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Finding memory leaks in Python extension modules

Saturday, December 13, 2008

Valgrind is amazing, even if you've never used it before it's basic usage is really simple:

$ valgrind --tool=memcheck --leak-check=full /usr/bin/python ./

This is enough to point you at the places in your extension module where you allocated stuff that didn't get freed later. This is a massive timesaver with looking over the entire source file again to find out where you made your mistakes.

I must admit that the extension module in question uses malloc(3) and free(3) directly instead of allocating on the Python heap using PyMem_Malloc() and PyMem_Free(), so I don't know if that would make it harder to find the leaks. I can imagine that in that case the "blocks definitely lost" list might point to somewhere in Python's source files instead of your own source files, but I don't know.

Saturday, December 13, 2008 | Labels: |


Anonymous said...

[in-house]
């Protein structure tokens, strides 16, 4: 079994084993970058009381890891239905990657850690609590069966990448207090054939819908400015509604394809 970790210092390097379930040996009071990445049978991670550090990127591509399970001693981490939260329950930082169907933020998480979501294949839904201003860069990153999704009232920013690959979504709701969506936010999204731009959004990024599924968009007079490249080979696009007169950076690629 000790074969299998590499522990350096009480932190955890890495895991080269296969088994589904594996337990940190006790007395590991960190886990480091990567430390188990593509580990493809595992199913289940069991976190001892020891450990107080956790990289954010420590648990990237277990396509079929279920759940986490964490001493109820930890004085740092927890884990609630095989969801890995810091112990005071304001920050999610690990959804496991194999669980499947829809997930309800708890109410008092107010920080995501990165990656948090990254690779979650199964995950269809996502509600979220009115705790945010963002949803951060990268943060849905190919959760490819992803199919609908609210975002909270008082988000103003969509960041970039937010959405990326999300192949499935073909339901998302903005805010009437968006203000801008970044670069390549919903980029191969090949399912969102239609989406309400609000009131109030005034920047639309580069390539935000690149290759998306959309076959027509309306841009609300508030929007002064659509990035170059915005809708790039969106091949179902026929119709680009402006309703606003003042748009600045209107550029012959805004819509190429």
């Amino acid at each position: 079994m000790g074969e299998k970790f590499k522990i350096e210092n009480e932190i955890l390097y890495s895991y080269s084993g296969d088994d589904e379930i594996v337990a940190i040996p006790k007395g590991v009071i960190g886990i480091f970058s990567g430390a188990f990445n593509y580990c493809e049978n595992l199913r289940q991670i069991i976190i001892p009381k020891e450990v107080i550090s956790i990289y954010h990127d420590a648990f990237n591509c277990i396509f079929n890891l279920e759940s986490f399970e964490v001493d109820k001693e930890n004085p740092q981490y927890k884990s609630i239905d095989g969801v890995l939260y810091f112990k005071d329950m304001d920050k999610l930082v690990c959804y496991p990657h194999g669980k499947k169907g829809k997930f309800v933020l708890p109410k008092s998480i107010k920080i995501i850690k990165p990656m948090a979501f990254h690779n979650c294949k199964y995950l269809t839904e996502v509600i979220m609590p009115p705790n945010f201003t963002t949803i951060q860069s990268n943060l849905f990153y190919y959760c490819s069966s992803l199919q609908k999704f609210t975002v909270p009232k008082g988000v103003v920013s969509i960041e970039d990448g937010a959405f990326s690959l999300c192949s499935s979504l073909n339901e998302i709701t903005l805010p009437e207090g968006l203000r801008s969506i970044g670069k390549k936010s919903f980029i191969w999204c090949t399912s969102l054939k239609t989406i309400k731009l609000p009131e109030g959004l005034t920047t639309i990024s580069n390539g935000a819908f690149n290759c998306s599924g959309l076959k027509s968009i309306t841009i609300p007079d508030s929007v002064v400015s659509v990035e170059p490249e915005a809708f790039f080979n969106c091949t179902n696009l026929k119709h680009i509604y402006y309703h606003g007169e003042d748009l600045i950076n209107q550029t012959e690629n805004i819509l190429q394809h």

Maybe you could use the suppression file provided with python:

Anonymous said...

Note that this only finds leaks of your objects. If you leak Python objects (eg ints, string etc) then those won't be found.

I compile a debug Python with all Python's memory tricks turned off. Suppressions with a normal Python won't help that much. See the comments at the top of this file:

Another thing I do is run the tests multiple times (call unittest.main() in a loop). Then compare the leak check output with 5 vs 10 iterations. If the numbers aren't the same then you can find where the leaks are with a diff.

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